What I Did On My Summer Vacation 2008 Part Sept – Minivans of France

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What I Did On My Summer Vacation 2008 Part Sept – Minivans of France

No, really, minivans – that size thing again – Don\’t the French have large families? – sure seem cleaner than ours –

In many ways, minivans are the quintessential American vehicle, and, if you and I were being forthright and practical about our vehicle needs, we\’d be driving minivans. Maximum space on the inside, minimum footprint on the outside, room for people, room for things, room for people and things, and reasonably efficient.

But, they lack any sort of fun in the driving department, so most car guys look at them as a necessary evil, like drip pans.

You\’d be surprised to see a minivan outside of the US, and boy, I sure was when I saw my first minivan in Paris during this trip … then I saw another one, then another, and another … and then I realized that about one out of ten cars on the road in Paris and elsewhere was a minivan.

At first it was kind of disturbing, but then I realized that this is the same country that considers Jerry Lewis a comic genius and Mickey Rourke an underappreciated actor of lasting importance.

So yeah, they have minivans in France, and if you start to watch how they\’re used and who uses them, they make sense even in a French setting.

First off, there\’s that size thing. France it really densely packed in. Paris proper is roughly the size of San Francisco (7 by 7 miles) but it has a population of four million (yet somehow it seems like there\’s more room for you on the streets and sidewalks than say New York City or Boston or, well, I was going to say Tokyo, but that would be cheating). So if you\’re put in the position of needing to transport around more than 3 or 4 people, a minivan is going to fit that bill. Also, since a lot of the roads are terrible narrow, a smaller vehicle is much more workable than, say, an Envoy.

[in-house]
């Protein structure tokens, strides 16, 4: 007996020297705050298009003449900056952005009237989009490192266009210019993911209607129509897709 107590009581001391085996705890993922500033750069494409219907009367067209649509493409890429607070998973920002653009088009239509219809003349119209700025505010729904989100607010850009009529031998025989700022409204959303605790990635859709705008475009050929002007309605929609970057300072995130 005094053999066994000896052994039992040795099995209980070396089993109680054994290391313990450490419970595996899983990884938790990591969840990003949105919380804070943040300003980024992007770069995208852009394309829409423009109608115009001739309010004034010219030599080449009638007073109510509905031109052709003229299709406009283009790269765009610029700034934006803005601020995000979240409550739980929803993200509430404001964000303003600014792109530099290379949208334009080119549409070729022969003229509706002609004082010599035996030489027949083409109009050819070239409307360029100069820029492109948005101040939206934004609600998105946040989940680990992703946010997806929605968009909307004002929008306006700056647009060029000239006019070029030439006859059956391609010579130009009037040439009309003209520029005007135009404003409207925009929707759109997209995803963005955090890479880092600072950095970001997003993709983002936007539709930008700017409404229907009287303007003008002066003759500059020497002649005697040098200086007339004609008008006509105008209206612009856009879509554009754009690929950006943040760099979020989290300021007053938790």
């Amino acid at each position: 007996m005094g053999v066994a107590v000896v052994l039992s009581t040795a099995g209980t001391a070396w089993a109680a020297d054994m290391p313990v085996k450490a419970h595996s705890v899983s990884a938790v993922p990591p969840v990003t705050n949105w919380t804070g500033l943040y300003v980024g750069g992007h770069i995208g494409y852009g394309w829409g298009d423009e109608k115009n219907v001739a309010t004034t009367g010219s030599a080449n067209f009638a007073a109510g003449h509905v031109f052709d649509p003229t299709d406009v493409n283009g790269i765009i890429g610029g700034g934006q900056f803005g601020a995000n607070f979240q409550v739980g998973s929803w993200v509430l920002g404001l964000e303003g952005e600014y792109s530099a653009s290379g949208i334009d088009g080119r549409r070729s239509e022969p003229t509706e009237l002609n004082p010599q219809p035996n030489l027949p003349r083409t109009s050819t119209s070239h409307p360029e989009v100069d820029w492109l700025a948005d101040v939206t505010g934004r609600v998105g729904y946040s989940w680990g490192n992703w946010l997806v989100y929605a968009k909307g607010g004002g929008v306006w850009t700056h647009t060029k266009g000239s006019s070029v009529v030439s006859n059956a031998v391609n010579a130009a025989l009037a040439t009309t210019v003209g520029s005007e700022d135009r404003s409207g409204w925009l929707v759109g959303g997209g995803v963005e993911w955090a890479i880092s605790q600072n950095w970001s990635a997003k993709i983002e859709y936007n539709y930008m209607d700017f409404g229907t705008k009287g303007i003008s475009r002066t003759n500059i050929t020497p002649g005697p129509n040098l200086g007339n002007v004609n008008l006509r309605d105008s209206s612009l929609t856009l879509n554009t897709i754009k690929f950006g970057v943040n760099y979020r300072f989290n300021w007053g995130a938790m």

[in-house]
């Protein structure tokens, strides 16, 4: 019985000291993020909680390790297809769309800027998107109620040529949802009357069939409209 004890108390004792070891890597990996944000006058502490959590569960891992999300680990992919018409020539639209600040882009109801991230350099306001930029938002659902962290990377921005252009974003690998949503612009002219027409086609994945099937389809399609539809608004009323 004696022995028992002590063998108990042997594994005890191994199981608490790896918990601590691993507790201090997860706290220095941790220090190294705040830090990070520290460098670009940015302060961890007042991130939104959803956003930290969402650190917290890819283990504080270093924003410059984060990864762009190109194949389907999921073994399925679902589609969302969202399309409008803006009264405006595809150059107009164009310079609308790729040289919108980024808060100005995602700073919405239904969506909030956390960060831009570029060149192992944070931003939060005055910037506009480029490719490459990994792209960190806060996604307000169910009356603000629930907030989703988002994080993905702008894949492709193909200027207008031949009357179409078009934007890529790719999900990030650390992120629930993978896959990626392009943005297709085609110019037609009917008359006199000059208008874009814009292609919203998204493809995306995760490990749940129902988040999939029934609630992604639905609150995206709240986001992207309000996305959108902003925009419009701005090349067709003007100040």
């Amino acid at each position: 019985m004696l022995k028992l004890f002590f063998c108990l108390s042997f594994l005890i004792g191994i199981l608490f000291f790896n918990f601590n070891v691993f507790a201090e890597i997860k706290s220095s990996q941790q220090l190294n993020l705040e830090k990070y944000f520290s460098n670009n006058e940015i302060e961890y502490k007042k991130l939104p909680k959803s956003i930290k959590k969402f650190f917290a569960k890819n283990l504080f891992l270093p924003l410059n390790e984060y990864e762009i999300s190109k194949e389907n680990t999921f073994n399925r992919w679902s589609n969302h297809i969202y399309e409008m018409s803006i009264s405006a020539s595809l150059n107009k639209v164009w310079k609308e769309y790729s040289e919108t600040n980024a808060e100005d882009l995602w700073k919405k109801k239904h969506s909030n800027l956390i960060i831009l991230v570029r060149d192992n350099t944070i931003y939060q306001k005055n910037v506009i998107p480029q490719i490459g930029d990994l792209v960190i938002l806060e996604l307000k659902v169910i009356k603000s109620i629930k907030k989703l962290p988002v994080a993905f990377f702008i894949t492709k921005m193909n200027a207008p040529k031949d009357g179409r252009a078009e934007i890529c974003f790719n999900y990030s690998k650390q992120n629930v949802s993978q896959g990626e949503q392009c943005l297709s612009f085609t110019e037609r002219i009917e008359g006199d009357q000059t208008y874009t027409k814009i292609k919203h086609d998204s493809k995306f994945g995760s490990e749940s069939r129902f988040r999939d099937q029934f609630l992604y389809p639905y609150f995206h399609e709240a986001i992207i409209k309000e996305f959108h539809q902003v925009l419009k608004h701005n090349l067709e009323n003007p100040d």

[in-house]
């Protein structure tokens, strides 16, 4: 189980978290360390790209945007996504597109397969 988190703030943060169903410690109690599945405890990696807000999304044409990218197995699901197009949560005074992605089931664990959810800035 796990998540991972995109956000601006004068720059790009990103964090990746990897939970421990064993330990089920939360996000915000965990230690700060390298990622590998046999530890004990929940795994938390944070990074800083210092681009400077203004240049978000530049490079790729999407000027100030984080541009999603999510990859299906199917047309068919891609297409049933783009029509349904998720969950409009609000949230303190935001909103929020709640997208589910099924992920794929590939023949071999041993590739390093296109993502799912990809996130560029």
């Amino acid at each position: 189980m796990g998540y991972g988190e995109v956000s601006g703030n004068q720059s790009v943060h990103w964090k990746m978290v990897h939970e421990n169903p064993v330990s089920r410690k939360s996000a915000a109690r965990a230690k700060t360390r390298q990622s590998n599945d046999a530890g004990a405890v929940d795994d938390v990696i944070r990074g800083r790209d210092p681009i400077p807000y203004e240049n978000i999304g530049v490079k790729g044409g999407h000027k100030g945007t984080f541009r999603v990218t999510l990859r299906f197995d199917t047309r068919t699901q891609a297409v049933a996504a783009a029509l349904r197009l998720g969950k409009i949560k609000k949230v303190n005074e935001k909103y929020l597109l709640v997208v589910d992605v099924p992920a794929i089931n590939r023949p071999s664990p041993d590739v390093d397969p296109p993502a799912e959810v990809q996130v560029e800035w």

There\’s also the family aspect to consider.

The French are, nominally, really Catholic. Per capita, I think they are only second to Italy in Europe, and they come in third or fourth worldwide (I think it goes Italy (where literally over 99% of the population says they\’re Catholic) Mexico, Brazil and then France). And like Italy, they say they\’re Catholic, but they don\’t act vary Catholic (nice girls don\’t dress they way 75% of French women dress, which is another reason why I like France). Sure, sure, lots of churches, and you see lots of priests and nuns running around, but the French are not the most penitent and modest bunch.

They do have a tendency to have large families, even in this day and age, so if you\’re a husband and wife with four kids … the answer is minivan.

What really jumped out at me about French minivans versus American minivans was just how clean the French versions were, and actually, that holds true for all French cars. Very few people living in Paris proper have garages, so cars are parked on the street, on in alleys or crammed into every available space for the night, yet all the cars are really, really clean. You rarely see cars with dents in the bodywork, and since most of the cars are dark colors, you\’d notice the dirt, but they are, for the most part, cleaner then American cars.

That goes for minivans too, which is pretty shocking … because the last time I was in a typical American minivan being used by a family of 6, it look like a McDonalds that had been hit by a tornado. How the French are able to keep theirs clean is a mystery.

Now, you\’d probably surmise that a lot of minivans are going to be Renaults and Citroens, but that\’s actually not the case.

Citroen does make something that\’s minivan-like. I didn\’t get the name, but it looks like a minivan crossed with a toaster crossed with a drain pipe that Toulouse-Lautrec would draw after one too many hits of mescaline.